— Hours in a Library, Volume I. (of III.) • Leslie Stephen

... its course. At this moment thou shalt see the four lions; and the two that wake and watch will rouse the twain that sleep and rest. All four will turn their jaws to the ground and growl and roar with hideous howlings, and make as though about to fall upon thee and tear thee limb from limb. However, fear not nor be dismayed, but ride boldly on and throw to the ground from off the led-horse the sheep's quarters, one to each lion. See that ...
— Supplemental Nights, Volume 3 • Richard F. Burton

... established, we might raise a strong presumption of conspiracy, and moreover that, as a leading fact or clue, it might serve to guide us in detecting others. Hannah was sanguine in this expectation; and for a moment her hopes were contagiously exciting to mine. But the hideous despondency which in my mind had settled upon the whole affair from the very first, the superstitious presentiment I had of a total blight brooding over the entire harvest of my life and its promises, (tracing itself originally, I am almost ashamed to own, up to that prediction of the Hungarian ...
— Narrative And Miscellaneous Papers • Thomas De Quincey

... I warned him that I heard the very Banshee that my grandfather heard under Sir Patrick's window a few days before his death. [The Banshee is a species of aristocratic fairy, who, in the shape of a little hideous old woman, has been known to appear, and heard to sing in a mournful supernatural voice under the windows of great houses, to warn the family that some of them are soon to die. In the last century every great family in Ireland had a Banshee, who attended regularly; but latterly ...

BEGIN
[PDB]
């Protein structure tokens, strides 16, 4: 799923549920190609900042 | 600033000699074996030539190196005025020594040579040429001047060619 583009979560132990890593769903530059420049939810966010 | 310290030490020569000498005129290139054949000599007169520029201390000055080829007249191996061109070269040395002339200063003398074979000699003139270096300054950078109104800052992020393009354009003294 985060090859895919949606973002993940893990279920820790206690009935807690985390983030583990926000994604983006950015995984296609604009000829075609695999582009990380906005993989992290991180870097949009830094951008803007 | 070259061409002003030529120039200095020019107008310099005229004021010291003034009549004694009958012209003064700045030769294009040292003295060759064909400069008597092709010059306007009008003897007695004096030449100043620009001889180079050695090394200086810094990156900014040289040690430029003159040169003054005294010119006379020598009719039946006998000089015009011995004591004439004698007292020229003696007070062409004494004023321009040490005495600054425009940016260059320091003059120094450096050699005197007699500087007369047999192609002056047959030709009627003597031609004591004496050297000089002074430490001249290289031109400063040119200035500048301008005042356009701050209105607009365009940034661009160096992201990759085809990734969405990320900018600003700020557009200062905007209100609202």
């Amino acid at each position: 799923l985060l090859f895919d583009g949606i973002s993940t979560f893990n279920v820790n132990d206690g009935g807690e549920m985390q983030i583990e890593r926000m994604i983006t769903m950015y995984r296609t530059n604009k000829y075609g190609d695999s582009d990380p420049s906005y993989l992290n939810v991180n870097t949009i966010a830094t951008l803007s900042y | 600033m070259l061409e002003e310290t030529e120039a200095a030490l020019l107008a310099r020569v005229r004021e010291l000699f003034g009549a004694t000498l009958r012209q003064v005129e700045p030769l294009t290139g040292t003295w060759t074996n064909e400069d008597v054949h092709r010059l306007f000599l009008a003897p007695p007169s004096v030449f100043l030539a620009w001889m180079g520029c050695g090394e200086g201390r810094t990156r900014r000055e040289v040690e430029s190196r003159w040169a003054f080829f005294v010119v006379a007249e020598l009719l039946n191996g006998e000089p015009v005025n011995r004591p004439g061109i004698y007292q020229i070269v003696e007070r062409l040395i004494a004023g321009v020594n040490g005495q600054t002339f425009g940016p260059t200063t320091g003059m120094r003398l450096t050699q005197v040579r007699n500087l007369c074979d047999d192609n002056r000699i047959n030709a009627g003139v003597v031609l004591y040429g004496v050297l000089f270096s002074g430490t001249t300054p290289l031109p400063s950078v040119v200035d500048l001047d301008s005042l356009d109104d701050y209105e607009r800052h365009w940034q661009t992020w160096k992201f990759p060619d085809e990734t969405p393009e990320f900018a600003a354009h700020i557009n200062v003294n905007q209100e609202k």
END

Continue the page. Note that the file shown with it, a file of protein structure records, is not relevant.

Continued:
— Castle Rackrent • Maria Edgeworth

... he saw the eyes open, he made a leap in the air, began a doleful chant, swayed the rattles and leaped about the lodge in the most grotesque dance that can be imagined. Ogallah and his squaw were not present, so Jack had the hideous creature all to himself. ...
— Camp-fire and Wigwam • Edward Sylvester Ellis

... seven English ships, thrusting past each other, all but quarrelling in their noble rivalry, engage the whole Spanish fleet of fifty-seven sail, and destroy it utterly. The 'Philip' and 'Thomas' burn themselves despairing. The English boats save the 'Andrew' and 'Matthew.' One passes over the hideous record. 'If any man,' says Raleigh, 'had a desire to see hell itself, it was there most lively figured.' Keymis's prayer is answered in part, even while he writes it; and the cry of the Indians has not ascended in vain before ...
— Sir Walter Raleigh and his Time from - "Plays and Puritans and Other Historical Essays" • Charles Kingsley

... a fuss about ground-laurel!" said I. "I don't see why, I'm sure. They're never perfect. The leaf is hideous,—a stupid duenna! You get great green leaves, and the flowers all white; you get deep, rosy flowers, and the leaves are all brown and bitten. They're neither one thing nor another. They're just like heliotropes,—no bloom ...
— The Atlantic Monthly, Volume 5, No. 28, February, 1860 • Various

... woman see nothing but their agony. When I look over some of the letters that I received from England in 1915—letters from strangers evoked by a book called The Pentecost of Calamity, wherein I had published my conviction that the cause of England was righteous, the cause of Germany hideous, and our own persistent neutrality unworthy—I'm glad I lost my temper only once, and replied caustically only once. How dreadful (wrote one of my correspondents) must it be to belong to a nation that was behaving ...
— A Straight Deal - or The Ancient Grudge • Owen Wister

... appearance of a man suddenly withered; even his eyes did not move. Hank, suffering shockingly, seemed on the verge again of violent action; yet did nothing. He, too, was hewn of stone. Like stricken children they seemed. The picture was hideous. And, meanwhile, their owner still invisible, the footsteps came closer, crunching the frozen snow. It was endless—too prolonged to be quite real—this measured and pitiless ...
— The Wendigo • Algernon Blackwood